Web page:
Syria says it won't give up power in peace talks

Associated Press
UN Joint Special Representative for Syria, Lakhdar Brahimi smiles as he addresses the media after the UN announced the Conference Geneva 2 following a meeting with the US Under Secretary of State for Political Affairs Wendy Sherman and the Russian deputy foreign ministers Mikhail Bogdanov and Gennady Gatilov, at the European headquarters of the United Nations, in Geneva, Switzerland, Monday, November 25, 2013. (AP Photo/Keystone/Salvatore Di Nolfi)
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DAMASCUS, Syria (AP) — The Syrian government said Wednesday it will participate in U.N.-sponsored peace talks aimed at ending the country's civil war, but insisted that it is not going to the conference to hand over power.

The United Nations on Monday announced that the long-delayed peace talks will begin Jan. 22 in Geneva. The meeting, which would be the first face-to-face talks between President Bashar Assad's government and its opponents since the Syrian war began, has raised hopes that a resolution to a conflict that activists say has killed more than 120,000 people could be within reach.

In Tehran, the Iranian and Turkish foreign ministers called for a ceasefire as soon as possible, saying that a halt in fighting would enhance chances of peace talks succeeding. Even the most modest attempts to stop the war in Syria, now in its third year, have failed. The two ministers declined to give details of the latest ceasefire efforts when they talked to reporters at a joint press conference Wednesday.

The continued bloodletting is but one of huge hurdles that remains ahead of talks. There is also no decision on the full list of participants.

The main Western-backed Syrian opposition group has said it is ready to attend, but wants the government to establish humanitarian corridors and release political prisoners as a confidence-building measure.

"We have presented in our last coalition meeting a clear complete vision regarding going to (the conference) and it was approved with the consensus of the coalition and now we are ready within this spirit to go to Geneva," Ahmad al-Jarba, chief of the Syrian National Coalition, told reporters. He reiterated the coalition's stance that it sees the conference as leading to a transitional government.

In a statement Wednesday, Syria's Foreign Ministry confirmed the government will attend, saying Assad will send an official delegation to the Geneva conference. The ministry stressed that the representatives "will be going to Geneva not to hand over power to anyone" but to meet with those "who support a political solution for Syria's future."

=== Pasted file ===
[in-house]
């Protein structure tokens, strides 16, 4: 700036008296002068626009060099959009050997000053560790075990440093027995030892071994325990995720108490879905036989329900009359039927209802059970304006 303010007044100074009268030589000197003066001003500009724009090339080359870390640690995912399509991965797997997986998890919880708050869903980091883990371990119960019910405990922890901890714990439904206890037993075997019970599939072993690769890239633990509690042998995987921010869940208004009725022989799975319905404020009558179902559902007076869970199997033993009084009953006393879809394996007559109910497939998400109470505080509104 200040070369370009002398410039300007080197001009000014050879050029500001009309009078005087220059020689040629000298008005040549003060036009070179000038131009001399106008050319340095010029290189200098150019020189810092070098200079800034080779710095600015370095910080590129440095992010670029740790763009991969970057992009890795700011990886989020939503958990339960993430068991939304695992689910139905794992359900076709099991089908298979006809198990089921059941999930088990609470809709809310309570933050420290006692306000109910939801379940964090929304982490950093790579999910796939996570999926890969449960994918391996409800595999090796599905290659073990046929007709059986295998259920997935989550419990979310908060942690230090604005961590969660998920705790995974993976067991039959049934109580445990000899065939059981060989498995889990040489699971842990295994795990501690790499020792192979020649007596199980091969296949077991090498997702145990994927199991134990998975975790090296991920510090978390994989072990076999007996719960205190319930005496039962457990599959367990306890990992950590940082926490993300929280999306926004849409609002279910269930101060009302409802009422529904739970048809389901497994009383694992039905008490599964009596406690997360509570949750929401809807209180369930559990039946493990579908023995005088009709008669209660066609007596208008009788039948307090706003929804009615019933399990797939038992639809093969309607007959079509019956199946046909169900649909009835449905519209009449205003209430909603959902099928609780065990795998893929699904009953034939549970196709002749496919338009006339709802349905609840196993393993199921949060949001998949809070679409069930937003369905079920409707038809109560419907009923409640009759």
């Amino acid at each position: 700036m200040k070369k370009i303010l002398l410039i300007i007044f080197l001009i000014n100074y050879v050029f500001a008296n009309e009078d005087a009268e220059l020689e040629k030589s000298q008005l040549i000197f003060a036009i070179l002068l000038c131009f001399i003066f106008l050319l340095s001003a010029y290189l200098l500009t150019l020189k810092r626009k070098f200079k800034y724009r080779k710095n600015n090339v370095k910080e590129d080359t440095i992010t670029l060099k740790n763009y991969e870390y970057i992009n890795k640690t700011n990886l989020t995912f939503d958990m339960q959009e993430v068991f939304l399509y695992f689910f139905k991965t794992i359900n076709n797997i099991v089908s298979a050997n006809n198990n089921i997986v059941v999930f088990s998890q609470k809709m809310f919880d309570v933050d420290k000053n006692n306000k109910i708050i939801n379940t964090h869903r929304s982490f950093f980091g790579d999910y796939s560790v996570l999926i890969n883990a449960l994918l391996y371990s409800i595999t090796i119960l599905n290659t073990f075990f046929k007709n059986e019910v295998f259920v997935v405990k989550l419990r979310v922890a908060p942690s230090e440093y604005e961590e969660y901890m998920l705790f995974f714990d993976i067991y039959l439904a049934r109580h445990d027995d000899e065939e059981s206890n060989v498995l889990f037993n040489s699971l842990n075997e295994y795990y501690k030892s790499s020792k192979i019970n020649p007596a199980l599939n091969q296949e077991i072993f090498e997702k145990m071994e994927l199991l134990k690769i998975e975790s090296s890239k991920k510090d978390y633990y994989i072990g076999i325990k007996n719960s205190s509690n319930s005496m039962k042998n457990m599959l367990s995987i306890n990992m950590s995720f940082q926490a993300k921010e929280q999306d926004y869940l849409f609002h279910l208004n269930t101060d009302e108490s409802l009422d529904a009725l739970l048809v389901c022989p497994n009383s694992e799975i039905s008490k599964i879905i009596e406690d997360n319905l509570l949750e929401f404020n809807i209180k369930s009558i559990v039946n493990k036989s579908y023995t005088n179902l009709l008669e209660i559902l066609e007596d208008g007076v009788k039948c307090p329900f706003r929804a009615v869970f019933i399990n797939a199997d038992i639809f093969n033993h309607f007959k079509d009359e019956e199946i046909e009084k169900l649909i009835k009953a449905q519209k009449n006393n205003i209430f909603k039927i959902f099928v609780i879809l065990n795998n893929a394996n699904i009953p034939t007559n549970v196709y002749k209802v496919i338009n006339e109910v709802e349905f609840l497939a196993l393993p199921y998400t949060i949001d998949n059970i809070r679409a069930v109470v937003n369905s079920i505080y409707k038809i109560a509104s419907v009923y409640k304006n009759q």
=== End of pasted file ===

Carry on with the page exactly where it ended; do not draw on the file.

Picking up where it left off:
The Syrian opposition and its Western supporters insist that Assad cannot be part of a transitional government.

In a jab at Britain and France, the Foreign Ministry said that if Paris and London "insist on holding fast to these illusions" that there is no place for Assad in a transitional period, then "there is no need for them to attend Geneva 2."

"Our people will not allow anyone to steal their right to decide their future and leadership and the main goal of the Geneva conference is to fulfill the interests of the Syrian people alone, and not those who shed their blood," the statement said.

Deputy Foreign Minister Faisal Mikdad, speaking in Damascus Wednesday, said "the Syrian people alone will decide upon their future and their leaders" and will not allow any meddling.

In Washington, State Department spokeswoman Jen Psaki said the end goal of the Geneva gathering next year must be a transitional government.

She rejected the Assad government's reference to this objective as "foreign demands."

"The goal of Geneva has nothing to do with foreign demands," Psaki said. "It has to do with bringing an end to the bloodshed and suffering of the Syrian people."

Previous attempts to bring Syria's government and opposition to the negotiating table have failed. The disputes have centered on who should represent the two sides, whether Iran, Saudi Arabia and other regional powers should be at the table, and — above all — whether Assad will remain in office in the future.

Syrian officials say Assad will not surrender power and may even run again in elections due in mid-2014.

His government has bolstered its negotiating position with a string of victories over the past month, capturing several rebel-held suburbs on the southern fringe of Damascus and two towns outside the northern city of Aleppo.

On Wednesday, forces loyal to Assad clashed with rebels trying to break a government blockade of opposition-held suburbs east of the capital, the Britain-based Syrian Observatory for Human Rights said. It said at least 17 rebels were killed along with an unknown of pro-government fighters.

There was no word on the clashes from Syrian state media.

The Observatory said the fighting was focused in the village of Marj in the eastern Ghouta area, and pitted rebels from two al-Qaida-linked groups, Jabhat al-Nusra and the Islamic State in Iraq and the Levant, against government troops and its Shiite allies from the Lebanese Hezbollah group and the Iraqi Abu al-Fadl al-Abbas brigade.

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Associated Press writer Bradley Klapper in Washington, Steve Negus in Cairo and Ryan Lucas in Beirut contributed to this report.

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